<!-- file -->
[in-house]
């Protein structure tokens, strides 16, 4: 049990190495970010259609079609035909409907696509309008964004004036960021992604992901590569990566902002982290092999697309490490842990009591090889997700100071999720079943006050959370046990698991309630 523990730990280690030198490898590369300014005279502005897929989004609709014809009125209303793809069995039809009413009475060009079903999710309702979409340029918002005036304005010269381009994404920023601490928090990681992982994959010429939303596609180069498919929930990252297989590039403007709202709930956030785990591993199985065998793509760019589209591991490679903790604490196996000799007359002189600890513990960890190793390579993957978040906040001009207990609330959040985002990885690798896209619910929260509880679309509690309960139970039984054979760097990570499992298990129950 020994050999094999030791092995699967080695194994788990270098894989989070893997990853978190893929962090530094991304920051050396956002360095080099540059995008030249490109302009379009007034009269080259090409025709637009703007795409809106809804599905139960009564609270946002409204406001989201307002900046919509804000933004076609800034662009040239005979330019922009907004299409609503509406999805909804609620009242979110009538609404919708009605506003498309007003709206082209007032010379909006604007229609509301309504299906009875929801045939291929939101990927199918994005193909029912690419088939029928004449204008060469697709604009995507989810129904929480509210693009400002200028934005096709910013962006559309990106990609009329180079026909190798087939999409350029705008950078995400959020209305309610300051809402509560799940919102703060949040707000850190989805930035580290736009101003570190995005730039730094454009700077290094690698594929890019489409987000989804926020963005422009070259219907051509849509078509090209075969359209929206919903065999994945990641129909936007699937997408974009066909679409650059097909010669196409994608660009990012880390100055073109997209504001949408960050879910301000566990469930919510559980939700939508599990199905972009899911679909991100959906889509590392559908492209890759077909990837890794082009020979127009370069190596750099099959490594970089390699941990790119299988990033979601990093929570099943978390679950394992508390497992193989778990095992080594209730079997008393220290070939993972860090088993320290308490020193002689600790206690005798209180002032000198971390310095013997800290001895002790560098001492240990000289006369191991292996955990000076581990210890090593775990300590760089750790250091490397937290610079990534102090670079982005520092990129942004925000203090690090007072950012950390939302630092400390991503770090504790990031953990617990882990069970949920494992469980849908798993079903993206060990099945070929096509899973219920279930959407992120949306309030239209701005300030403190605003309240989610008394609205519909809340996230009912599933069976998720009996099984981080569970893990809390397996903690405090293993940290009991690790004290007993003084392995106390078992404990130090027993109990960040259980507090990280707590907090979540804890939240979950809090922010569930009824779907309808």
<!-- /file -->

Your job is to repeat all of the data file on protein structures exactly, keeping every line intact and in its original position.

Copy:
[in-house]
């Protein structure tokens, strides 16, 4: 049990190495970010259609079609035909409907696509309008964004004036960021992604992901590569990566902002982290092999697309490490842990009591090889997700100071999720079943006050959370046990698991309630 523990730990280690030198490898590369300014005279502005897929989004609709014809009125209303793809069995039809009413009475060009079903999710309702979409340029918002005036304005010269381009994404920023601490928090990681992982994959010429939303596609180069498919929930990252297989590039403007709202709930956030785990591993199985065998793509760019589209591991490679903790604490196996000799007359002189600890513990960890190793390579993957978040906040001009207990609330959040985002990885690798896209619910929260509880679309509690309960139970039984054979760097990570499992298990129950 020994050999094999030791092995699967080695194994788990270098894989989070893997990853978190893929962090530094991304920051050396956002360095080099540059995008030249490109302009379009007034009269080259090409025709637009703007795409809106809804599905139960009564609270946002409204406001989201307002900046919509804000933004076609800034662009040239005979330019922009907004299409609503509406999805909804609620009242979110009538609404919708009605506003498309007003709206082209007032010379909006604007229609509301309504299906009875929801045939291929939101990927199918994005193909029912690419088939029928004449204008060469697709604009995507989810129904929480509210693009400002200028934005096709910013962006559309990106990609009329180079026909190798087939999409350029705008950078995400959020209305309610300051809402509560799940919102703060949040707000850190989805930035580290736009101003570190995005730039730094454009700077290094690698594929890019489409987000989804926020963005422009070259219907051509849509078509090209075969359209929206919903065999994945990641129909936007699937997408974009066909679409650059097909010669196409994608660009990012880390100055073109997209504001949408960050879910301000566990469930919510559980939700939508599990199905972009899911679909991100959906889509590392559908492209890759077909990837890794082009020979127009370069190596750099099959490594970089390699941990790119299988990033979601990093929570099943978390679950394992508390497992193989778990095992080594209730079997008393220290070939993972860090088993320290308490020193002689600790206690005798209180002032000198971390310095013997800290001895002790560098001492240990000289006369191991292996955990000076581990210890090593775990300590760089750790250091490397937290610079990534102090670079982005520092990129942004925000203090690090007072950012950390939302630092400390991503770090504790990031953990617990882990069970949920494992469980849908798993079903993206060990099945070929096509899973219920279930959407992120949306309030239209701005300030403190605003309240989610008394609205519909809340996230009912599933069976998720009996099984981080569970893990809390397996903690405090293993940290009991690790004290007993003084392995106390078992404990130090027993109990960040259980507090990280707590907090979540804890939240979950809090922010569930009824779907309808």